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Tuesday 25th October 2016

Cash needed for prison health

27th May 2008

Experts have warned that not enough funding is being put into mental health treatment in prisons and care is suffering as a result.


Research has shown that £300 per year is invested on mental health care for prisoners. This is one third of the amount which is invested on those with mental health issues in the non-prison population.

In 2006, the health service became responsible for the provision of health care to prisoners in England and Wales. It had previously been provided by the Prison Health Service.

More than 90% of prisoners have "at least one type" of mental health issue. The danger of a prisoner killing themselves is seven times that of the non-prison population.

NHS data was analysed by a team from the Sainsbury Centre for Mental Health and Lincoln University.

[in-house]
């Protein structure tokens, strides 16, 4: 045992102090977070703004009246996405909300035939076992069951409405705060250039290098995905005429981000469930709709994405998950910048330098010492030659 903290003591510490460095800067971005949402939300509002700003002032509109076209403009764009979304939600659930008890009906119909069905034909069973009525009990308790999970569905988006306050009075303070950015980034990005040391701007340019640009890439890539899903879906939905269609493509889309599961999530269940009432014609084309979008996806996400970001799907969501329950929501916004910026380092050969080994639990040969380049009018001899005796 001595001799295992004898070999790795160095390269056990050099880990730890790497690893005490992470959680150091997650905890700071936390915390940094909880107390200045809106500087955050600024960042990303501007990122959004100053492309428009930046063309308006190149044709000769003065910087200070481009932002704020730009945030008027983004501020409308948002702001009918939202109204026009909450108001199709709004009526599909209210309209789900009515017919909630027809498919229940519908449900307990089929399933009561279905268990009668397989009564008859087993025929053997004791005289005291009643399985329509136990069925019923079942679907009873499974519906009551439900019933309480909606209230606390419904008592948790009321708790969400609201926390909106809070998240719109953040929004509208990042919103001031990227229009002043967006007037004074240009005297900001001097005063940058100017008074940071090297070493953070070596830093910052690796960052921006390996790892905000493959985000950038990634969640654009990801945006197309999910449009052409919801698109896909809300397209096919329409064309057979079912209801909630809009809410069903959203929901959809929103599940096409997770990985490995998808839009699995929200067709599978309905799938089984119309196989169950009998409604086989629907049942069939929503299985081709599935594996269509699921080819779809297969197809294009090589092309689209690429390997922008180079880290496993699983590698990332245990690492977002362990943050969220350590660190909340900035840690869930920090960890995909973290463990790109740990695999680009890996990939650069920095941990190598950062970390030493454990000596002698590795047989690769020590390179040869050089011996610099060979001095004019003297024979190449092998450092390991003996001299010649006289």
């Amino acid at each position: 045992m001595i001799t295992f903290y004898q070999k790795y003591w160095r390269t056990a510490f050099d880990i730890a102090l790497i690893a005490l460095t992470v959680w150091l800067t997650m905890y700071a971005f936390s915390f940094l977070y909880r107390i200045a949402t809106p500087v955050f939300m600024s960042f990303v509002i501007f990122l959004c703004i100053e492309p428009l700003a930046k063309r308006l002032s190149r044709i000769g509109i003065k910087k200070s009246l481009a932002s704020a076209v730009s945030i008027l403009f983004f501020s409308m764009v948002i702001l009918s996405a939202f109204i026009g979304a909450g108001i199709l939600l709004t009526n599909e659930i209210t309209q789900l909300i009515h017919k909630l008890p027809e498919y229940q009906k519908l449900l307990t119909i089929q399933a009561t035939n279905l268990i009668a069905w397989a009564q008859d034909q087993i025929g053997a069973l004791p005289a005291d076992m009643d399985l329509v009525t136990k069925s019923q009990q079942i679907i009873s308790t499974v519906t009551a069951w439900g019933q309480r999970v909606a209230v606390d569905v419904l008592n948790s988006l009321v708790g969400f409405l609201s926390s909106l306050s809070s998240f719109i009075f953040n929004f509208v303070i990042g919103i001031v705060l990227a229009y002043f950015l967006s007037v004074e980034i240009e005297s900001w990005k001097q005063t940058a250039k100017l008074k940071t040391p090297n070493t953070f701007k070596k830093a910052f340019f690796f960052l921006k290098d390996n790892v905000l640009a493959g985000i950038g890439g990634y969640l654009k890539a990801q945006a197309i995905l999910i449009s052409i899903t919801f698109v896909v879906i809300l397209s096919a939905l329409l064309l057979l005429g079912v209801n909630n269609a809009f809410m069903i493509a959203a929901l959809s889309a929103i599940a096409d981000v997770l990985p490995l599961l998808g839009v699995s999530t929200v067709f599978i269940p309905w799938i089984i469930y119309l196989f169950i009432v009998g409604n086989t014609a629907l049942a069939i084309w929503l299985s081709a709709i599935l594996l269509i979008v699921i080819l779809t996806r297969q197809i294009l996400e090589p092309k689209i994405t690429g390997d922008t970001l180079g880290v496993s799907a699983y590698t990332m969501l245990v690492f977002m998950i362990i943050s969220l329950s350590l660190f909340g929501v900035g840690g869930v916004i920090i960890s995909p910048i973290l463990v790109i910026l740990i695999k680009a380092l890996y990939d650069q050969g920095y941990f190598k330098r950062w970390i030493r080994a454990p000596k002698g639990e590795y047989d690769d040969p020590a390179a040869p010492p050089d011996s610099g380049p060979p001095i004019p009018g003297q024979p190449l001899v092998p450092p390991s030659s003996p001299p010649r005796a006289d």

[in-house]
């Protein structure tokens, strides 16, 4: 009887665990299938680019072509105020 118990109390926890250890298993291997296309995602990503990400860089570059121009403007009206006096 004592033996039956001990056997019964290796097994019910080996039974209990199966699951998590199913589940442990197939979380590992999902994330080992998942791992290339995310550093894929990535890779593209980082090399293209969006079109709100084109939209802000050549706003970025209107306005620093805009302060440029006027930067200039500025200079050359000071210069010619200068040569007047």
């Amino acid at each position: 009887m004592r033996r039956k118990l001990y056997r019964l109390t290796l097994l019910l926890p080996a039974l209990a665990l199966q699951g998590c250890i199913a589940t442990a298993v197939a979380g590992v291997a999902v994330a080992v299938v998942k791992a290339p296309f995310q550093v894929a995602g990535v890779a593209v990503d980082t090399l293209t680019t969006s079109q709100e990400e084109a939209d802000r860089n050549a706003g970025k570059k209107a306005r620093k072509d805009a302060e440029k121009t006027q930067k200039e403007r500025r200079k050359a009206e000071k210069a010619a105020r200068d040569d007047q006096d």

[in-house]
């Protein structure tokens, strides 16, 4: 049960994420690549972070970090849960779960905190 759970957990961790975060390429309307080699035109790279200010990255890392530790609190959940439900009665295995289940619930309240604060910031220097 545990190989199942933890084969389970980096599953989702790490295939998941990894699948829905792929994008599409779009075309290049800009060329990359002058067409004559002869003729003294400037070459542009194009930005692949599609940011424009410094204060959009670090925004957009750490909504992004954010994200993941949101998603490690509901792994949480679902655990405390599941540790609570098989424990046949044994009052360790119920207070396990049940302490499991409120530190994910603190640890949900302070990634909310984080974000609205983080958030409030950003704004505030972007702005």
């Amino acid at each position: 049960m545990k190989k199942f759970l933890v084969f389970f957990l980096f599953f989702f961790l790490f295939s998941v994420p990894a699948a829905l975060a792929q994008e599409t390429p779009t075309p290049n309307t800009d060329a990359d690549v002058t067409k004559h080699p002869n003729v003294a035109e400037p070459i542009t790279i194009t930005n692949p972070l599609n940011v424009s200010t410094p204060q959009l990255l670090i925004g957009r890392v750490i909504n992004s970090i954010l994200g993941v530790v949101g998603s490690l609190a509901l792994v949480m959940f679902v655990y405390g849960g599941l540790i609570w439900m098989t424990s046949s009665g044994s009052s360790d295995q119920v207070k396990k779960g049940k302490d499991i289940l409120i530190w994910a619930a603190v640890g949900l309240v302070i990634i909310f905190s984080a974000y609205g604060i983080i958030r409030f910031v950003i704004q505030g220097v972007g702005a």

The team found that 4,700 prisoners were supported by mental health "in-reach" teams, which are designated to those prisoners with "severe" issues.

However, this represented "much less" care than was required by the one in 12 of the 80,000 prison population.

The research showed there was a difference in spending according to the region the care was provided in. £416 was spent on average per prisoner in London, in comparison to £182 in the East Midlands.

Sean Duggan, from the Sainsbury Centre, said: "Many in-reach teams are struggling to offer a decent service in the face of inadequate funding and very high levels of need among prisoners."

"We need to see a major boost in spending across the country, especially in those areas that are falling behind."

Care services minister Ivan Lewis admitted there was a "long way to go", but added that investment had increased from £118 million in 2003 to more than £200 million today.


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